For imaging in liquid a regular AFM, Si3 N4, 100 μm long probes (SNL, Bruker-Nano/Veeco, Santa Barbara, CA) with a spring constant of approximately 0.06 N/m and a resonance frequency around 7–10 kHz are recommended. AFM probes with similar characteristics from other vendors are available. The protocols described below assume the use of Multi Mode AFM (Bruker-Nano/Veeco), but they can be adapted to any type of AFM. Protocol for imaging with HS AFM is given in a separate chapter.
This section describes the protocol for the preparation of nucleosome samples for imaging with high-speed AFM (HS AFM) instrument designed by T. Ando . This paper also provides a protocol for the instrument operation. The instrument is designed for mica disks as small as 1 mm and 1.5 mm available from RIBM (Tsukuba, Japan).
Schematics in Fig. 7 explain how the structural parameters of nucleosomes can be obtained from the AFM images.
The DNA template (353 bp; panel A) contains the sequence with a high specificity for nucleosome binding (147 bp, Widom 601 motif; blue color) located at different distances from the ends. Such an asymmetry was beneficial for structural analysis of nucleosome allowing us to distinguish the dynamics of the left and right flanks during the time-lapse imaging. DNA wraps around the histone core with 1 and ¾ turns to make a crystallographic structure . However the dynamics of this structure can lead to nucleosomes with variable number of DNA turns around the histone octamer and schematically this dynamics is shown in Fig. 7b. The starting position in this set is the nucleosome with one turn around the core. Rotation of the arm by a quarter of turn leads to the nucleosome with 90° angle between the flanks. Further wrapping produces the structure with the parallel orientation of the flanks and additional one-quarter wrapping step leads to the crystallographic structure with 1.75 DNA turns with 147 bp around the core. One more rotation leads to the structure that is geometrically similar to the starting one, but the lengths of flanks are twice shorter. Table c summarizes the structural parameters of the structures described above.
Two major parameters measured in assigning the number of turns on the AFM images of nucleosomes are the lengths of the free DNA flanks and angles between the flanks. DNA contributes substantially to the nucleosome volume; therefore this parameter can also be used for additional validation of the DNA wrapping values.
The analysis is essentially similar to the one described above and is performed over considerably larger dataset. The length and angle measurements are typically sufficient for the analysis.
The authors thank the members of the Lyubchenko lab and specifically N. Filenko and M. Atsushi for their contribution to the protocols on handling of nucleosomes for AFM imaging. The work is supported by grants from NIH (P01 GM091743, 1R01 GM096039) and NSF (EPS—1004094).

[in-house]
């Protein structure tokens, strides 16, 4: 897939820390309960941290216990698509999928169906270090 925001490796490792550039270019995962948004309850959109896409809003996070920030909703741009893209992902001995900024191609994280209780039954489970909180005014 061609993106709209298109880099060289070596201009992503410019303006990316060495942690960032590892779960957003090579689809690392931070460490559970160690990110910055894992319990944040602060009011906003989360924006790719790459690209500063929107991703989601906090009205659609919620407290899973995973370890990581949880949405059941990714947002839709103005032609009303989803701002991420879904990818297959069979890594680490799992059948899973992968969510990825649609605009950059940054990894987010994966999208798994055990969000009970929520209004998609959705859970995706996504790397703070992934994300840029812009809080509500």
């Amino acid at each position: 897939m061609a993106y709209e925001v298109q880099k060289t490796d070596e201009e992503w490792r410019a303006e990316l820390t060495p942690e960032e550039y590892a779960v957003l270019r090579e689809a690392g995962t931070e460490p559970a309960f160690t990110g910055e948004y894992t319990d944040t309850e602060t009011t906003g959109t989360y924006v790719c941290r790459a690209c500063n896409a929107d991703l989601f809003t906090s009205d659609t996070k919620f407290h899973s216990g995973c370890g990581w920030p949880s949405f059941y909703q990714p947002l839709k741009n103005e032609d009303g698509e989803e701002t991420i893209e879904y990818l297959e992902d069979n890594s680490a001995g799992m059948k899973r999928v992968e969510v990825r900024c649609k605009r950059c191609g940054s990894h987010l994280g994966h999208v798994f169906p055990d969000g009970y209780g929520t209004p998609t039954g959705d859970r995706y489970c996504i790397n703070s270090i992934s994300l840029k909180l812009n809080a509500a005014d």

1Depending on the size of the mica strip, the plastic disposable 3 mL cuvettes or plastic 15 mL tubes are suitable for these purposes.
2As prepared, the APS mica sheets can be stored dry (plastic tubes or cuvettes) in the argon atmosphere for at least a week.
3Nitrogen gas can be used but it is recommended to use Ar gas as it is heavy and does evaporate from the tube.
4The length measurements can be performed in nanometers. These values can be converted in the number of base pairs. The conversion coefficient can be obtained from the length measurements of free DNA. Generate the histogram from multiple measurements (100 molecules is sufficient) and divide 353 bp by the mean length number. For APS mica procedure this value is very close to 0.34 nm for B-DNA base pair spacing.
5The volume measurements can be used, but these are not direct measurements of the number of turns due to the tip convolution effect and the model used for the volume measurements. We recommend to make a calibration plot using the volume measurements for a set of nucleosomes with the number of turns unambiguously determined by the angle and length measurements. Make a graph as a dependence of the volume on the number of the DNA turns. Use the same model of nucleosome for all measurements. The effect of the tip convolution effect can be incorporated by the measurements of the DNA heights and width. Similar parameters justify the measurements.
6The estimates of the DNA turns obtained by different methods should not exactly be the same, but typically they are close. Each type of measurements has limitation. The length measurements are limited by the identification of the DNA detaching point on the nucleosome image. The nucleosome size on the AFM images is enlarged due to the tip convolution effect and therefore the measured DNA length is shorter as it should be. Therefore, the length of wrapped DNA is increased leading to the elevated values for the DNA turns as it is seen in Fig. 8c. However, the dependence of the values over time should be similar and this is illustrated in Fig. 8c.